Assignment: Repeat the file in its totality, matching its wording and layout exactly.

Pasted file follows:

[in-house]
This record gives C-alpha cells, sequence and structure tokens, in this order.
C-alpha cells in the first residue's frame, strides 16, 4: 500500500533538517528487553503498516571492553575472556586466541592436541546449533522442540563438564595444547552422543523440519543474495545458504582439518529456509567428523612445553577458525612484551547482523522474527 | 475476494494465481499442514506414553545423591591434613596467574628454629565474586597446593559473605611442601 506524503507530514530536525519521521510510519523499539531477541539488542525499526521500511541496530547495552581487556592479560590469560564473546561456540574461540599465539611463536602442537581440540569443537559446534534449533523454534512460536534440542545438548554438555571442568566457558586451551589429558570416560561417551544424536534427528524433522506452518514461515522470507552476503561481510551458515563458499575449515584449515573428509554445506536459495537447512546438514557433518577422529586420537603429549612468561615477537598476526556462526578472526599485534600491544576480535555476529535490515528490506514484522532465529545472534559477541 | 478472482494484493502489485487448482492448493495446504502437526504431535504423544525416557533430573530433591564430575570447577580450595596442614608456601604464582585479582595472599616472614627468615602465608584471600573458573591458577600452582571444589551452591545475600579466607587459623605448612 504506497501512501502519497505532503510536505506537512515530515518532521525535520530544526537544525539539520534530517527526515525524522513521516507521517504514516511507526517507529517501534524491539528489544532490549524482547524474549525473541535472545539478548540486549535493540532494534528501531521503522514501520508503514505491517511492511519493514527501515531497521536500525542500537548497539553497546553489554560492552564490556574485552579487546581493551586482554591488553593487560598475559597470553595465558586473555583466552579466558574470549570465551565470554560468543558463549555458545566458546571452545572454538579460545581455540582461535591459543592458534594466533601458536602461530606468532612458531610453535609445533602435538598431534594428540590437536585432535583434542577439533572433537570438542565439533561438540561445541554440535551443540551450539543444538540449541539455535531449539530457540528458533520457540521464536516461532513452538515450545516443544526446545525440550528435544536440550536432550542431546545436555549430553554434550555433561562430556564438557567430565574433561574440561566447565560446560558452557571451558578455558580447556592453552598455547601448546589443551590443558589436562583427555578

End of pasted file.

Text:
[in-house]
This record gives C-alpha cells, sequence and structure tokens, in this order.
C-alpha cells in the first residue's frame, strides 16, 4: 500500500533538517528487553503498516571492553575472556586466541592436541546449533522442540563438564595444547552422543523440519543474495545458504582439518529456509567428523612445553577458525612484551547482523522474527 | 475476494494465481499442514506414553545423591591434613596467574628454629565474586597446593559473605611442601 506524503507530514530536525519521521510510519523499539531477541539488542525499526521500511541496530547495552581487556592479560590469560564473546561456540574461540599465539611463536602442537581440540569443537559446534534449533523454534512460536534440542545438548554438555571442568566457558586451551589429558570416560561417551544424536534427528524433522506452518514461515522470507552476503561481510551458515563458499575449515584449515573428509554445506536459495537447512546438514557433518577422529586420537603429549612468561615477537598476526556462526578472526599485534600491544576480535555476529535490515528490506514484522532465529545472534559477541 | 478472482494484493502489485487448482492448493495446504502437526504431535504423544525416557533430573530433591564430575570447577580450595596442614608456601604464582585479582595472599616472614627468615602465608584471600573458573591458577600452582571444589551452591545475600579466607587459623605448612 504506497501512501502519497505532503510536505506537512515530515518532521525535520530544526537544525539539520534530517527526515525524522513521516507521517504514516511507526517507529517501534524491539528489544532490549524482547524474549525473541535472545539478548540486549535493540532494534528501531521503522514501520508503514505491517511492511519493514527501515531497521536500525542500537548497539553497546553489554560492552564490556574485552579487546581493551586482554591488553593487560598475559597470553595465558586473555583466552579466558574470549570465551565470554560468543558463549555458545566458546571452545572454538579460545581455540582461535591459543592458534594466533601458536602461530606468532612458531610453535609445533602435538598431534594428540590437536585432535583434542577439533572433537570438542565439533561438540561445541554440535551443540551450539543444538540449541539455535531449539530457540528458533520457540521464536516461532513452538515450545516443544526446545525440550528435544536440550536432550542431546545436555549430553554434550555433561562430556564438557567430565574433561574440561566447565560446560558452557571451558578455558580447556592453552598455547601448546589443551590443558589436562583427555578